2: Complicating stuff: Setting a single bit in I/O is done by "PORTA |= 1<<n" I know that a good C compiler recognizes this and uses the "SBI PORTA, n" instead of literally translating it to "in t, PORTA", "ori t, 2^n" and "out PORTA, t".

3: It would not let me write macros that sets single bits without nesting macros like the Russian Matryoshka dolls*. ASM does that with a single macro.

4: There where no delay function. I ended up writing my own in C and trying to calibrate it with a stop-watch like a noob. I prefer to count cycles.

5: I saw a "NOP" in the list file

6: Writing inline assembly is a pain. Also the usr manual says I can not reserve spesific registers for my own use and I can only access the low byte of a C variable...

On a positive note, the text editor is really good. Much better than Atmel's stone-age editor. Does anybody know of a similar editor for AVR? I do not dare to google it

Until now I had only written the hardware initialization in C and already reached 5 files...

...so I think I will descend into the dark again and improve the resolution of my math library and have another go at the damn AHRS.





*: May be an exaggeration.
So you are definitely not going to use AVRStudio / GCC?

AVR is the only micro I know of that uses the REGNAME |= (1<<BITNAME) style for setting bits. All others I've used (PIC, MSP430, STM32) have something more like REGNAME |= BITNAME and BITNAME is already defined as 2^n instead of just n. So that's just an AVR-specific quirk - not really a C quirk.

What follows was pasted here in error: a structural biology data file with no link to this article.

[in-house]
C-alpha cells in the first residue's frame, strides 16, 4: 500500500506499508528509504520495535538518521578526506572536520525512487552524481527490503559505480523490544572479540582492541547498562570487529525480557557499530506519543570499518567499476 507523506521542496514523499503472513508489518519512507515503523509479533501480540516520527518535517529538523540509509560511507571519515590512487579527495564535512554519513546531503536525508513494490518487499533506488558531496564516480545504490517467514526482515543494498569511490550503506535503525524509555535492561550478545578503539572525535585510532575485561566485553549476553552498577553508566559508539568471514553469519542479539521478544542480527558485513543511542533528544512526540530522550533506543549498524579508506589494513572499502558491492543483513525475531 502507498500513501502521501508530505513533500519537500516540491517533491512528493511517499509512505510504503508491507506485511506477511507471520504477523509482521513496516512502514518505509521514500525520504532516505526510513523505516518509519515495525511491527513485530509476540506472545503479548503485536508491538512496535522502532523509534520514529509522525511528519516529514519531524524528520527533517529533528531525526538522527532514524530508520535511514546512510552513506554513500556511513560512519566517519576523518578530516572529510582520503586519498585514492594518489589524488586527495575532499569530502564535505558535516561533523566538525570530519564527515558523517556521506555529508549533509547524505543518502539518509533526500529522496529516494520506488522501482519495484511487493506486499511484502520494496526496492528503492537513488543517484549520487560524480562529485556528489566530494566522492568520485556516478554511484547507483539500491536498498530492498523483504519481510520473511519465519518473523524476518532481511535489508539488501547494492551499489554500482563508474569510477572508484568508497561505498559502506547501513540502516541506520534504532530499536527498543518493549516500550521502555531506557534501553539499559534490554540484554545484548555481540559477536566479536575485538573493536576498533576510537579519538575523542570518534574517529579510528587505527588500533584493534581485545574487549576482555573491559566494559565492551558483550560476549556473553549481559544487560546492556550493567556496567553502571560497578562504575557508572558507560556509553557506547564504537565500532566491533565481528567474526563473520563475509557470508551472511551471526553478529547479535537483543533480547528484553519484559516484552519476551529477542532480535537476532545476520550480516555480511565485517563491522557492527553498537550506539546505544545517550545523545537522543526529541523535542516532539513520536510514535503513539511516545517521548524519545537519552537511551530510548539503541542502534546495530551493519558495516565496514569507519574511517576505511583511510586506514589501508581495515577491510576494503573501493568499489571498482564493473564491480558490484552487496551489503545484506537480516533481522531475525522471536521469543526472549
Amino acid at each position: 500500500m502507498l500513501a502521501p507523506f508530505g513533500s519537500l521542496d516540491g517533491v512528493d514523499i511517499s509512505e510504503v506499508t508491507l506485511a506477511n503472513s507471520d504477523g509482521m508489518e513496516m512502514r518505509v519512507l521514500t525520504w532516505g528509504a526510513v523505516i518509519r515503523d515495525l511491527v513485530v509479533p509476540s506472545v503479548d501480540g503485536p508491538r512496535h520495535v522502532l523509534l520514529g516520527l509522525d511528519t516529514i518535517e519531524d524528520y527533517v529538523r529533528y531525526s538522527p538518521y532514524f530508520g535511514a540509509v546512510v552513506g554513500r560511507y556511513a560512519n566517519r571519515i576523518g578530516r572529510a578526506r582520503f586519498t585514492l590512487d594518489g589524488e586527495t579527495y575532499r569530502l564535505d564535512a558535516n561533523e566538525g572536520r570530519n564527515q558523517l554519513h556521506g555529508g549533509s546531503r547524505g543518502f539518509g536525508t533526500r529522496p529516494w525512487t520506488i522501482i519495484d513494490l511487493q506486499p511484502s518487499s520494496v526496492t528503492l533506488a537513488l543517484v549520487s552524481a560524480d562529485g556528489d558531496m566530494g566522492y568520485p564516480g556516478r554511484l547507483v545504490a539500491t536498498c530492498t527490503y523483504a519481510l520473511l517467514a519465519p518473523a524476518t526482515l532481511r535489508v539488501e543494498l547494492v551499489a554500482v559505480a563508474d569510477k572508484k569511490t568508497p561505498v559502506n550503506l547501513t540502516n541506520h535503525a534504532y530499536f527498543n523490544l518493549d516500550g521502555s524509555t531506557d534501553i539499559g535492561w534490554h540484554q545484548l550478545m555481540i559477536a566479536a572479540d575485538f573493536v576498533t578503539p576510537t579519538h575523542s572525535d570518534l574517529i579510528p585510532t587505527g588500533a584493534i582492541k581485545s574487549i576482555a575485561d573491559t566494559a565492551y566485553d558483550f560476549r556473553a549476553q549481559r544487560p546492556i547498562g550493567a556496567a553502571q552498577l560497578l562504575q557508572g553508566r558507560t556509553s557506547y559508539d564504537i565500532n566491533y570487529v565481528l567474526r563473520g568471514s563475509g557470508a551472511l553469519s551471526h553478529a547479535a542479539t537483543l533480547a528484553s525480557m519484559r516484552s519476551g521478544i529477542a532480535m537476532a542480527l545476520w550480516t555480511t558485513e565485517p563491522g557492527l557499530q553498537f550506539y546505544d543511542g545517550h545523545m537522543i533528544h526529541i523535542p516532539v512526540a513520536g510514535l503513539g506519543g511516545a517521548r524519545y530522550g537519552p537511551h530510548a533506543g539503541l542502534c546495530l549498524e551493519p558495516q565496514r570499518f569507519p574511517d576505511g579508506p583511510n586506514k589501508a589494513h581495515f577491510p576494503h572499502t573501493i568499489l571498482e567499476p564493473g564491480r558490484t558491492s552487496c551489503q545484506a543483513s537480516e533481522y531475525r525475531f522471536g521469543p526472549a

Best of luck! Can't wait to see the new AHRS code.
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Old Oct 26, 2012, 03:06 PM
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Quote:
Originally Posted by flarssen View Post
"DC errors are mainly determined by VREF accuracy and tolerance of the feedback resistors. When two like regulators are connected in parallel, a small difference in VREF will cause one regulator to source nearly all of the load current until it reaches the current limit. Then, its VOUT will droop until the second regulator, with slightly lower VREF, begins sourcing the remaining load current. Operation in this manner can be acceptable if dissipation and device temperatures remain low enough to avoid thermal cycling."
Sorry but that's not right. The assumption has been made that the problem is that only one reg is actually supplying power. Partly true, but not the actual problem.